Complications That May Arise
When cholesterol levels are high, it can lead to stroke due to the reduction of blood supply to the brain. Poor blood supply occurs when cholesterol deposits plaque in the arteries. The plaque causes the arteries to harden; a condition called atherosclerosis. This obstructs blood circulation.
- Coronary heart disease will arise due to the slowing down of blood supply to the heart owing to atherosclerosis. This leads to heart attacks and angina or chest pain.
- Type 2 diabetes occurs because diabetics usually have low HDL cholesterol and high triglycerides and LDL cholesterol that contribute to the narrowing of arteries.
- Peripheral vascular disease occurs. Peripheral vascular disease is a term used to describe diseases of blood vessels outside the brain and heart. It mostly affects those in the legs and feet.
- Limiting the amount of animal fats in your diet and using good fats in moderation
- Eating a low-salt or low-sodium diet
- Avoiding smoking
- Taking little or no alcohol
- Losing weight (if you are overweight)
- Ordering low-fat meals when eating out
Tips on How to Lower Cholesterol
- Review your diet. Eliminate foods with high saturated and trans fats. Opt for high-fiber foods like walnuts, arrow roots, oatmeal, whole wheat bread, and some fruits. BECOME EDUCATED!
- Consult a qualified professional. Your doctor can help you organize a health plan for exercise and eating.
- Give up smoking as smoking lowers your HDL cholesterol.
- Take your medication. If you get prescription medicine or statins to control your cholesterol levels, take the medication as directed.
- Get off the couch. Perform regular physical exercise such as taking a brisk walk, aerobics, and any other type you fancy to reduce the risk of heart disease and diabetes.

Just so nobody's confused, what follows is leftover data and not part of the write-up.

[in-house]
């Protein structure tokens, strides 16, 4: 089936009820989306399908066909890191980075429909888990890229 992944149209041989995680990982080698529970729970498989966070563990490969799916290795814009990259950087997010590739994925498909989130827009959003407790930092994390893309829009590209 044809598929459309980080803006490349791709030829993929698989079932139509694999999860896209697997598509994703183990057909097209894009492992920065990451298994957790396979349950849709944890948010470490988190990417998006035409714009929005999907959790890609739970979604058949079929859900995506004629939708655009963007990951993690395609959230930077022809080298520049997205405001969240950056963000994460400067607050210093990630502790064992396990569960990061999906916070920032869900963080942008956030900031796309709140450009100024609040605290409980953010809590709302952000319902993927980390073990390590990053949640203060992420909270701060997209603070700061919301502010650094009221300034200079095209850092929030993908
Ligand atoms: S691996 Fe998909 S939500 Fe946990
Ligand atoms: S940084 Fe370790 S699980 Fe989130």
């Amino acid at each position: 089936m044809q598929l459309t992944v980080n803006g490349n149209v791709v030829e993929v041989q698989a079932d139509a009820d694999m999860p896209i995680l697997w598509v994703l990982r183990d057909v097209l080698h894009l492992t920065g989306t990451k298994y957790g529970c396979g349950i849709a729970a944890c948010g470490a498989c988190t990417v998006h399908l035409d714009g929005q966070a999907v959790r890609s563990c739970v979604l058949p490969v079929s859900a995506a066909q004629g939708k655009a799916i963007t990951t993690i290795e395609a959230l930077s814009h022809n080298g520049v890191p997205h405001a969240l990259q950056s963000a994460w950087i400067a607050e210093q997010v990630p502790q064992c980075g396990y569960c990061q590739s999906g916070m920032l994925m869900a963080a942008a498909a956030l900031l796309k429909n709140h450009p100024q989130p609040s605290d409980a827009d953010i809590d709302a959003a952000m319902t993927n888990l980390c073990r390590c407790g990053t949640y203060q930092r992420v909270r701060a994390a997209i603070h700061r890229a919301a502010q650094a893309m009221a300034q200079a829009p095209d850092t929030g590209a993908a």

- Supplements can help. Consider supplements such as soy protein krill oil and fish oil which help cut back triglycerides and cholesterol. I have noticed a great reduction in my personal cholesterol AND joint pain by taking large amounts of Essential Fatty Acids.
- Add Niacin to statin drugs
Manage Your Cholesterol
Problems with high cholesterol tend to be sudden since the condition has no symptoms. To be on the safe side, take regular lipoprotein tests to monitor your cholesterol levels. Additionally, work with a professional trainer or physician to come up with a diet and exercise plan for a healthier life. Do not let this silent killer catch you unaware.
Author: Esateys Stuchiner
Esateys (pronounced Ee sáh teez) is an International Life Transformational Speaker, Author, Master Facilitator, Life Coach and Expert in the Human condition. She is a Nationally and Board Certified Nurse Practitioner. For over 30 years, she has practiced, taught and lectured extensively in the allopathic and alternative medicine field.
Esateys is known for her groundbreaking work in the areas of personal empowerment and health restoration using mindset and inner connection as the catalyst for all change.
Esateys describes herself as the ‘Architect of the New You’ and has dedicated her life and professional career to helping her clients create “New Beginnings” by facilitating self empowerment, economic freedom and restored health.
For more information, go to esateys.com.